When athletes take on acting roles, it’s never certain if they will be good, but LeBron James defies expectations. The majority of his performance has him working opposite literal cartoon characters and he sells it. I was as fully convinced that he was playing a video game-style basketball game alongside the cast of the Looney Tunes, as I was during his emotional heart-to-heart conversations with his son.
I was a kid when Space Jam first came out. A kid who loved basketball, Michael Jordan, and Saturday morning cartoons. I was the target audience. I rewatched it a dozen times as a child and I held onto the cherished memories associated with it. Ahead of seeing Space Jam: A New Legacy I rewatched it, now as an adult, and I loved it nearly as much as I did as a kid. Fresh off a nostalgia high, I walked into the theater afraid that a new legacy wouldn’t actually be born with LeBron James — but it was.
While Space Jam: A New Legacy is billed as a reboot of the beloved original film, in a lot of ways it feels like a continuation of the story. The Tune Squad hasn’t forgotten their time shooting hoops alongside Michael Jordan, Mr. Swackhammer’s minions appear, and the legacy is all still there, but it is a movie made for modern audiences.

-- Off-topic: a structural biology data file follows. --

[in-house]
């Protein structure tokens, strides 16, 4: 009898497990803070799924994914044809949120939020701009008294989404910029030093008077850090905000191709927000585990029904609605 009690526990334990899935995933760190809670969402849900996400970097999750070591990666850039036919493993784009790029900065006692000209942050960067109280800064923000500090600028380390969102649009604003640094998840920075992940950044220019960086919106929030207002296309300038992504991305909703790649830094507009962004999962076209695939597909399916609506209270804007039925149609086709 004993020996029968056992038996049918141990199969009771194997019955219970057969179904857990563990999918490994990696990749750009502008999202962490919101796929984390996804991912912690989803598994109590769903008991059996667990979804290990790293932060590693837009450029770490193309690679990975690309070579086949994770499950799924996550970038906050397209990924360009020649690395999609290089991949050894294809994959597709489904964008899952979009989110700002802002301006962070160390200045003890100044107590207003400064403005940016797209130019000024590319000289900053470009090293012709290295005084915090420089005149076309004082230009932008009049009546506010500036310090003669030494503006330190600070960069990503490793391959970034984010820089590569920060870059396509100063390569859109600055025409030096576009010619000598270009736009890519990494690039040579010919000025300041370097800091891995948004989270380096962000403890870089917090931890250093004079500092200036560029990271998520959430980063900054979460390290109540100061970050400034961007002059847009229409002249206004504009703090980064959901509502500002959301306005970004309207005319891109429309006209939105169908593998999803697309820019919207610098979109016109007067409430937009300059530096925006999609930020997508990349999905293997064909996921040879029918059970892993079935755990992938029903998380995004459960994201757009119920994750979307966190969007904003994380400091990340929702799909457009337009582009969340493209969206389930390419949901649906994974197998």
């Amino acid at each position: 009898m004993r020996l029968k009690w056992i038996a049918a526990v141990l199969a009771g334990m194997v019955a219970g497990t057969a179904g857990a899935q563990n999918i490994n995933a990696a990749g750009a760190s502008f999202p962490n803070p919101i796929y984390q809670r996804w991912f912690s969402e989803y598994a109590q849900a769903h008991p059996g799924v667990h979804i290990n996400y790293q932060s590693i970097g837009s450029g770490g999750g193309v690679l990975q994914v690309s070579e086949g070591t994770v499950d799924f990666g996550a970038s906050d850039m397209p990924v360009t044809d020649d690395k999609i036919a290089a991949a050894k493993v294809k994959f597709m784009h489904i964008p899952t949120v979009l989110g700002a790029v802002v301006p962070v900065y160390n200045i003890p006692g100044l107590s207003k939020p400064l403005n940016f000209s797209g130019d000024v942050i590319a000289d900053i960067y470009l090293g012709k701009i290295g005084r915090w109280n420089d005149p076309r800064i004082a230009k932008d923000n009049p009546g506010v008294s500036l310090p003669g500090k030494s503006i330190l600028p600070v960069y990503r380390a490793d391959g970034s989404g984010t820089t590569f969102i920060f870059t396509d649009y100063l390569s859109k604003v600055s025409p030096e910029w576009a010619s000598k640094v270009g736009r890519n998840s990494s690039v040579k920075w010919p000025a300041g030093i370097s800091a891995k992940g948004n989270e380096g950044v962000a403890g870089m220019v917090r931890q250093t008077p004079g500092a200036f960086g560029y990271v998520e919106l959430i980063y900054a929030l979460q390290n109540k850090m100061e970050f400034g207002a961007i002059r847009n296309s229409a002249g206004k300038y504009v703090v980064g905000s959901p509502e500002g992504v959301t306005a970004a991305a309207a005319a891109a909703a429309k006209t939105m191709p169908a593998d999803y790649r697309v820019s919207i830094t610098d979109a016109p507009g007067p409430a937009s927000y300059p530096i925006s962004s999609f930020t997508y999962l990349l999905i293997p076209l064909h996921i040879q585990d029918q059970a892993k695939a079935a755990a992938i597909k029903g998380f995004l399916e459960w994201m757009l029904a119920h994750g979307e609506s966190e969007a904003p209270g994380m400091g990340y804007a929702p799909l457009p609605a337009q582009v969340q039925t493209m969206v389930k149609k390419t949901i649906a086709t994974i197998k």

Kids will love the fast-paced video game elements, while the parents will be trying to spot their favorite Warner Bros. characters in the crowd of the basketball game. Keep in mind that this movie is, in fact, a kid’s movie. The plot is straightforward, the dialogue is quippy and fun, and the stakes are not particularly high (though life or a digital death is at stake). The heart of the story is about being true to who you are, which is a lesson that transcends generations. It’s fun for the whole family, whether you’ve seen the original or not. You don’t have to be a fan of the Looney Tunes to enjoy the story.
Space Jam: A New Legacy preserves the magic of the first film, while creating something far bigger than the original. The father-son dynamic will warm the hearts of the audience, while the bright, showy colors and the fast-paced plot will keep them fully immersed in the Serververse. The 1990s were a simpler time, it was an era before we were glued to our phones, immersed in video games, and needing near-constant visual stimulation. In order to capture modern audiences, A New Legacy had to create a world that was filled with non-stop action, bright colors, dynamic cinematography, and a plot that made sense for a tech-obsessed world. In other words, this film understood the assignment.
And with all the talk about “family,” I started to wonder if Space Jam: A New Legacy is just a cleverly disguised part of the Fast & Furious franchise.
Space Jam: A New Legacy hits the court July 16th.